Ecstasy to treat PTSD is fast-tracked by FDA
Fernando Vergara / AP
The Food and Drug Administration designated the drug MDMA, known as Ecstasy, a "breakthrough therapy" for PTSD treatment earlier this month. The designation will expedite the agency's review of the drug, depending on the outcome of a clinical trial to test its effect versus that of standard psychotherapy. Ecstasy is in the DEA's category of Schedule 1 drugs, meaning that it is among substances with the highest potential for abuse, like heroin.
Why it matters: 11-20% of veterans who served in Afghanistan or Iraq suffer from PTSD, per the Department of Veterans' Affairs, and it is this group in particular that researchers hope ecstasy can help.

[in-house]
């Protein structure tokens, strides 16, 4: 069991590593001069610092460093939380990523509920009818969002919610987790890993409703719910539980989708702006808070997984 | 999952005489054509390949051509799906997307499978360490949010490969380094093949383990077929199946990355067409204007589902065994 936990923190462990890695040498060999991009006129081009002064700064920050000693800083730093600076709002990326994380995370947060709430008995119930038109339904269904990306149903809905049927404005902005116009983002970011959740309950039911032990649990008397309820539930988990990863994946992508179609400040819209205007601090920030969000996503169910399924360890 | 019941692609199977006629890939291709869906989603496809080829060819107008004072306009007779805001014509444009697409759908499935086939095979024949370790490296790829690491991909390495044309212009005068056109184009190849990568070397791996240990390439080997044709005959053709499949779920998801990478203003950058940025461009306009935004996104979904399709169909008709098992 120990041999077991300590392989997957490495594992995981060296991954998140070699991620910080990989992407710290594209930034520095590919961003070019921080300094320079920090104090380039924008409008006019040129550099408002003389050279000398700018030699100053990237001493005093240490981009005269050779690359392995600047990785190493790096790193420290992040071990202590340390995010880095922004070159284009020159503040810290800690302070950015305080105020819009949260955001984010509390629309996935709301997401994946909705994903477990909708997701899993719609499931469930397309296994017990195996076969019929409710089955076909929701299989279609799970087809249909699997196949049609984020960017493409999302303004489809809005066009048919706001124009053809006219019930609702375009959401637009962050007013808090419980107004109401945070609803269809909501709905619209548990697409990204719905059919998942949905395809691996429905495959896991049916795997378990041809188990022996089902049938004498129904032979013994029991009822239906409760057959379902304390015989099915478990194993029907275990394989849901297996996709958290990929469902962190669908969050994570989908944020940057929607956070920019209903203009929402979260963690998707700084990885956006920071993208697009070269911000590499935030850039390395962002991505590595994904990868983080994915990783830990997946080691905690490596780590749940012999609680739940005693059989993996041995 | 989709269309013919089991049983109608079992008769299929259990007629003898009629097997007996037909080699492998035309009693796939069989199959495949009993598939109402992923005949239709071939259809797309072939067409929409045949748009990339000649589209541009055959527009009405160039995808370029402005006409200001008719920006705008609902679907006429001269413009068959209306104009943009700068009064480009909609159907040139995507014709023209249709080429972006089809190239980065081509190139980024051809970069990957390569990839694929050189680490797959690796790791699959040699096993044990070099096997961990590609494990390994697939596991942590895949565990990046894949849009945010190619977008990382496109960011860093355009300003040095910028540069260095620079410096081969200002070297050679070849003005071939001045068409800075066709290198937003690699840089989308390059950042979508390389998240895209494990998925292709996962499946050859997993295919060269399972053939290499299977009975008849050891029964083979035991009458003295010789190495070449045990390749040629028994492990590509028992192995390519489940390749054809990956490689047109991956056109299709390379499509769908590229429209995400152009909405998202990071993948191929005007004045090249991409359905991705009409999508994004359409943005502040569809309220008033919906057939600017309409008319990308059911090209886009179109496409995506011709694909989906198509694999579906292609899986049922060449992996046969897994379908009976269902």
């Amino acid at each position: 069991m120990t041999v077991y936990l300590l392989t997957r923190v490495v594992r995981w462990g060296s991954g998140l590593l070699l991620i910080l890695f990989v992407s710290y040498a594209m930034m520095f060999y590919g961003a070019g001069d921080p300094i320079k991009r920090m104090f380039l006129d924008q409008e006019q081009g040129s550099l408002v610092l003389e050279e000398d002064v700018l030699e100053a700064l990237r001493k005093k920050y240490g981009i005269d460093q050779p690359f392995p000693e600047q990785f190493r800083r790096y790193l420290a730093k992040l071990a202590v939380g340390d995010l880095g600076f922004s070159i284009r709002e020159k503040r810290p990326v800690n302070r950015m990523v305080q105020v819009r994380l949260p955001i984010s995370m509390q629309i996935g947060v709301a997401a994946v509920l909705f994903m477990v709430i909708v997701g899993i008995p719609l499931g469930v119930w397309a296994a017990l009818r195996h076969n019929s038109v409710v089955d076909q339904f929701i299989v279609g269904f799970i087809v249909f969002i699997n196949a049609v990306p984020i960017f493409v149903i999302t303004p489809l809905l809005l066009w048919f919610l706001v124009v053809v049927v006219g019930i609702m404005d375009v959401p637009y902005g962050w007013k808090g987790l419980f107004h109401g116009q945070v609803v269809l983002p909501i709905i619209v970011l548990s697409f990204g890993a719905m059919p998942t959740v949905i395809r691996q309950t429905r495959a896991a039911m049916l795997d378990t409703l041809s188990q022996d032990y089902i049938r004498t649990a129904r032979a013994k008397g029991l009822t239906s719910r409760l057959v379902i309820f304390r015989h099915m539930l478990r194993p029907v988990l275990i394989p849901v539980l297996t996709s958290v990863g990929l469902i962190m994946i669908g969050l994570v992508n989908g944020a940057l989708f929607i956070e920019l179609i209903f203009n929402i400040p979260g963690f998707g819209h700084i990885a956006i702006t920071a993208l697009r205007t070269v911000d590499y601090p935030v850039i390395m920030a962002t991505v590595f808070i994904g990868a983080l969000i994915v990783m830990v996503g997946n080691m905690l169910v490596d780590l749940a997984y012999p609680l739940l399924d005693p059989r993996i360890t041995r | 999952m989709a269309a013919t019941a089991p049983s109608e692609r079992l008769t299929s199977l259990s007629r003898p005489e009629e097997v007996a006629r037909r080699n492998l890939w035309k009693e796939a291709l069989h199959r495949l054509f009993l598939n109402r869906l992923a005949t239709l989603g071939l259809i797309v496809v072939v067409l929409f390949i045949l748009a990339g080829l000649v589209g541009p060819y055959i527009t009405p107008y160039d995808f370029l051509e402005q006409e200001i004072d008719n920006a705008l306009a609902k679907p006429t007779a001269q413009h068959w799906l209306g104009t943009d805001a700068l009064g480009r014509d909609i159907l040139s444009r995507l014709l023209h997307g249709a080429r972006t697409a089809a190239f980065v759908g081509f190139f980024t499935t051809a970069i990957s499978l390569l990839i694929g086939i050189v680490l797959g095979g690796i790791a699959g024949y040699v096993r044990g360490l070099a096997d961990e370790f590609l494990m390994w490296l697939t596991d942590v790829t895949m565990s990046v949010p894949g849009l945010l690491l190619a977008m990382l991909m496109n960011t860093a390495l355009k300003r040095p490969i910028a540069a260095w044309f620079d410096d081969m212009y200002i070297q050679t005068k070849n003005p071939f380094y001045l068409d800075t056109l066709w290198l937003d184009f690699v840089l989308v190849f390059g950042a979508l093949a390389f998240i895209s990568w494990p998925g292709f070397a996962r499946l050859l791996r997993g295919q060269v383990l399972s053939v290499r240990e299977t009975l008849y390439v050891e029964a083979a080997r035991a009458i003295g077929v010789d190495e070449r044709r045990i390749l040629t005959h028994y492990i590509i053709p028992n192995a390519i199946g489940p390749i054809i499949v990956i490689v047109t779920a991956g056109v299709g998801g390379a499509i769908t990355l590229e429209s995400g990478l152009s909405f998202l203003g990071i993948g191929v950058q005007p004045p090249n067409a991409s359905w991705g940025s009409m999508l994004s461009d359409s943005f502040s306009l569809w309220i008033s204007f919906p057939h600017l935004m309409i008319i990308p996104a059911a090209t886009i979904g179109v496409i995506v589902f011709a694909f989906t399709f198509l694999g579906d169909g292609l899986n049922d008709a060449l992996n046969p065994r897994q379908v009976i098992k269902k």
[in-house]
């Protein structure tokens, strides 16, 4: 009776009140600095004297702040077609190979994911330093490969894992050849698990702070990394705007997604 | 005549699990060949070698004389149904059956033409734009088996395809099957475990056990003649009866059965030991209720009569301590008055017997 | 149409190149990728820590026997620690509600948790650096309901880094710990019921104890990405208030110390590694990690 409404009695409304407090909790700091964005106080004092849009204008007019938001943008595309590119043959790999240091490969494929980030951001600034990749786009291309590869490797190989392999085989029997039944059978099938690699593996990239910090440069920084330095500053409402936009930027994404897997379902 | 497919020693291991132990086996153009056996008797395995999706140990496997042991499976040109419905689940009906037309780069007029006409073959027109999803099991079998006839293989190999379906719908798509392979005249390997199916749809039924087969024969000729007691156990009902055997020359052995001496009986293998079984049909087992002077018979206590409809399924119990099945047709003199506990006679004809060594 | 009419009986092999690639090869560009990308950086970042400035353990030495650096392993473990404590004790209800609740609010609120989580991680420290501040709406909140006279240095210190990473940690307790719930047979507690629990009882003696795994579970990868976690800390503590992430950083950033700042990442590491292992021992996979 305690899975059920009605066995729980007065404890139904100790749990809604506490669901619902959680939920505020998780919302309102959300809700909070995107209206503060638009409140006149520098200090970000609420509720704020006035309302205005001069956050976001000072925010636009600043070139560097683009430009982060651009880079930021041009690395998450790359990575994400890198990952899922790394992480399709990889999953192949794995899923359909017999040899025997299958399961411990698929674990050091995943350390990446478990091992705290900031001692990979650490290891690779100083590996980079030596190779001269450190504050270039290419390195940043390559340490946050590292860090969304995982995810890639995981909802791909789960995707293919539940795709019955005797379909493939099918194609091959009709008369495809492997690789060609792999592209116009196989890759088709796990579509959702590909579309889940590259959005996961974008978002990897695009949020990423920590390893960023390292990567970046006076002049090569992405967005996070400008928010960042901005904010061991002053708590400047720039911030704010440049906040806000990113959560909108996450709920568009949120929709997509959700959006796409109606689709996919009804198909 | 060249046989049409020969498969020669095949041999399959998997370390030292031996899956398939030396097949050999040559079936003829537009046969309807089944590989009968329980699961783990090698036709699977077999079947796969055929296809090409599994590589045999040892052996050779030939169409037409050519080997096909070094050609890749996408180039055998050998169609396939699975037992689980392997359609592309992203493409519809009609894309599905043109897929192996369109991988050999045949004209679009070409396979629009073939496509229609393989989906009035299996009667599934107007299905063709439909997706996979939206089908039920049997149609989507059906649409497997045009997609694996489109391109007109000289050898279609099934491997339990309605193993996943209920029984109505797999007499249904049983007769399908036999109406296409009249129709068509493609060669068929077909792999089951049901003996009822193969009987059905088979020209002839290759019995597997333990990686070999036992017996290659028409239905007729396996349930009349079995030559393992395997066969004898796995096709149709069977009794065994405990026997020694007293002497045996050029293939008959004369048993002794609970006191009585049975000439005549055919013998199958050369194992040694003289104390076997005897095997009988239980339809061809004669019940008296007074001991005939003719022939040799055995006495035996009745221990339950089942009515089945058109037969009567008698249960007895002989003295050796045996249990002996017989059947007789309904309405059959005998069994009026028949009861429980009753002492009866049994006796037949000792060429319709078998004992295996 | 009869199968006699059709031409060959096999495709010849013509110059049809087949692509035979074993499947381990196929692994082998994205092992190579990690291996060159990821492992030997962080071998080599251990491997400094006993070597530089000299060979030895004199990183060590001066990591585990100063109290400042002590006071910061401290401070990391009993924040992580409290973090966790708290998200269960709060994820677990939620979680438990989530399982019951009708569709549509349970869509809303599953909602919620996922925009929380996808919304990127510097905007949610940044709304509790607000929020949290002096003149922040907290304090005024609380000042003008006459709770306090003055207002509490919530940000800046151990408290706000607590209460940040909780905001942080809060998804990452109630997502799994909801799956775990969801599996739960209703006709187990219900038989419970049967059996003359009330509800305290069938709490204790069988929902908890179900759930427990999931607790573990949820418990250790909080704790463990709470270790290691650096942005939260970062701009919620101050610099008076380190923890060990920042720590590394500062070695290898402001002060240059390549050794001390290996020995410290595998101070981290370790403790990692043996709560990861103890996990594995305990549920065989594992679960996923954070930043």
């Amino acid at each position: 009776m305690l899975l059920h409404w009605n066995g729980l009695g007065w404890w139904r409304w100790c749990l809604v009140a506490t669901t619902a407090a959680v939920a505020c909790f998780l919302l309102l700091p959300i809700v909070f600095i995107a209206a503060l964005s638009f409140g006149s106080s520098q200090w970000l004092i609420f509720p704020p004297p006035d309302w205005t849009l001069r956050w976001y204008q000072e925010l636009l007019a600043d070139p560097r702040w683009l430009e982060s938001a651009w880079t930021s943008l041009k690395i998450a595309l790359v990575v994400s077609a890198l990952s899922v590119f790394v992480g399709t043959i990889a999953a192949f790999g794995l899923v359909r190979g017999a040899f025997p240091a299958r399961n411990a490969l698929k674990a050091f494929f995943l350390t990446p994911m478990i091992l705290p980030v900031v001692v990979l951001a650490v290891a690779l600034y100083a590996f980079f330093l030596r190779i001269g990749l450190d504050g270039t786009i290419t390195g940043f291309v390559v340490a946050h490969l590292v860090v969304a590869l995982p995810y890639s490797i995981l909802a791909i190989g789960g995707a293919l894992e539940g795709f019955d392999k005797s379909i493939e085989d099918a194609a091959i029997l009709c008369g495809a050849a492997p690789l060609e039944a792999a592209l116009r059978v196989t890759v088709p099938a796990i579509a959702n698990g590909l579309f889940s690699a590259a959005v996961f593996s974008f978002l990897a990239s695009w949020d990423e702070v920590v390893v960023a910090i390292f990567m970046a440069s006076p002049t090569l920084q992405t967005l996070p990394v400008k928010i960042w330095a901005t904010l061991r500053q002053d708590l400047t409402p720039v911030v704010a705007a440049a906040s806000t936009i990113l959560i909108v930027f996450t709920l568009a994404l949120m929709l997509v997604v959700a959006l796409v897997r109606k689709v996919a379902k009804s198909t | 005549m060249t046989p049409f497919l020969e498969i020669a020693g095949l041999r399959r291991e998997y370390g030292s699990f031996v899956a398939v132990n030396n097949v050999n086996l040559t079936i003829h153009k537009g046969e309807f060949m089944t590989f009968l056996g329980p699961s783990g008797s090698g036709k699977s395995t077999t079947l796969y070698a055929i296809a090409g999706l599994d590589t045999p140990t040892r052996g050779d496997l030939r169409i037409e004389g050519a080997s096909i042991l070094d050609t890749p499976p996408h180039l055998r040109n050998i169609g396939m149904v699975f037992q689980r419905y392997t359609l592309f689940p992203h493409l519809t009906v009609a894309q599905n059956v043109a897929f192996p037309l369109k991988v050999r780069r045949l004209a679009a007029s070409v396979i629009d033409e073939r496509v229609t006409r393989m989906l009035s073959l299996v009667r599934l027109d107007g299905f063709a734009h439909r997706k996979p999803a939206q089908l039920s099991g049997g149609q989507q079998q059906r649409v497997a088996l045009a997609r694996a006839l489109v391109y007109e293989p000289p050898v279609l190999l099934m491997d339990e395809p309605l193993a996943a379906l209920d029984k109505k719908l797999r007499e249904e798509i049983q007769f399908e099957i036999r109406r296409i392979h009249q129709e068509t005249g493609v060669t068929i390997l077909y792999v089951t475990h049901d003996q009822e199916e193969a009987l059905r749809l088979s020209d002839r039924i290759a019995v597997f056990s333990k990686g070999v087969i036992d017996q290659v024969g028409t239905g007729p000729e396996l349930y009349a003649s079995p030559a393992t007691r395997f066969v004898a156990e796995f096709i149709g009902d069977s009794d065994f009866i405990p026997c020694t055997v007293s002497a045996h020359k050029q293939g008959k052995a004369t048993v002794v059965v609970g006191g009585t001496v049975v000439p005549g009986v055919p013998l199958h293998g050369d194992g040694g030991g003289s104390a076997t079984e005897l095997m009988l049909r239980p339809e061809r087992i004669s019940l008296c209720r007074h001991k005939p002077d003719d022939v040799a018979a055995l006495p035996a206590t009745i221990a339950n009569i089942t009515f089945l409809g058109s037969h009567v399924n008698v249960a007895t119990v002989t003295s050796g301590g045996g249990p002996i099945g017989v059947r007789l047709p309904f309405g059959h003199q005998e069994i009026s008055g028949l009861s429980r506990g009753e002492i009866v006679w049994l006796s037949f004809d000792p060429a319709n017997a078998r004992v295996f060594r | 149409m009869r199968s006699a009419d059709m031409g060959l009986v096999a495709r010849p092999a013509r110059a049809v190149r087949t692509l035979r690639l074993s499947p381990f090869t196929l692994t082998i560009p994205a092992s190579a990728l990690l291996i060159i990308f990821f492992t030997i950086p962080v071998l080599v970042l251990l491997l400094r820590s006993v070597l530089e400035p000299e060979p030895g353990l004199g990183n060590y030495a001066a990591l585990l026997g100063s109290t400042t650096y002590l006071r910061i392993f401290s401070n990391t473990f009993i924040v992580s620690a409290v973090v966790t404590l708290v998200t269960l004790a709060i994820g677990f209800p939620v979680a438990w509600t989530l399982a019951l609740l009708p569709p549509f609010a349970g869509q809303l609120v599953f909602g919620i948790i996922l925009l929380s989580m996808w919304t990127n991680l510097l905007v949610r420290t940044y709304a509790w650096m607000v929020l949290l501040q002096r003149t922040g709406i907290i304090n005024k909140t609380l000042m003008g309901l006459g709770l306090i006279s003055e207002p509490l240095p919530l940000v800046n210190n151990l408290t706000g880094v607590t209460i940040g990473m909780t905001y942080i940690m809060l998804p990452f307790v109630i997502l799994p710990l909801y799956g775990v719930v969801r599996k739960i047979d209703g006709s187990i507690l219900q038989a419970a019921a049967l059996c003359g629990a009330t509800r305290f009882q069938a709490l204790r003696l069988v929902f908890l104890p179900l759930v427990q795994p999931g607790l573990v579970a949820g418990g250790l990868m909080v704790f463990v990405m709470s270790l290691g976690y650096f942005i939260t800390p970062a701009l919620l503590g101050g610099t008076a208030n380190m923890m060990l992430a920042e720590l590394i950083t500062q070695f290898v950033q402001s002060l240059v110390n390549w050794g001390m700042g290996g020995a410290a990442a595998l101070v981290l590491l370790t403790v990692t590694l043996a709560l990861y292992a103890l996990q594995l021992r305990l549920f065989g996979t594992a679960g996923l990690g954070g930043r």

- "We're in this odd situation where one of the most promising therapies also happens to be a Schedule 1 substance," former Brig. Gen. Loree Sutton said to the Washington Post.
- "This is not a big scientific step ... It's been obvious for 40 years that these drugs are medicine. But it's a huge step in acceptance," David Nutt, a scientist at Imperial College London, told Science.
- One concern is that approving Ecstasy for PTSD will embolden groups seeking to legalize the drug for recreational use, the Post reports.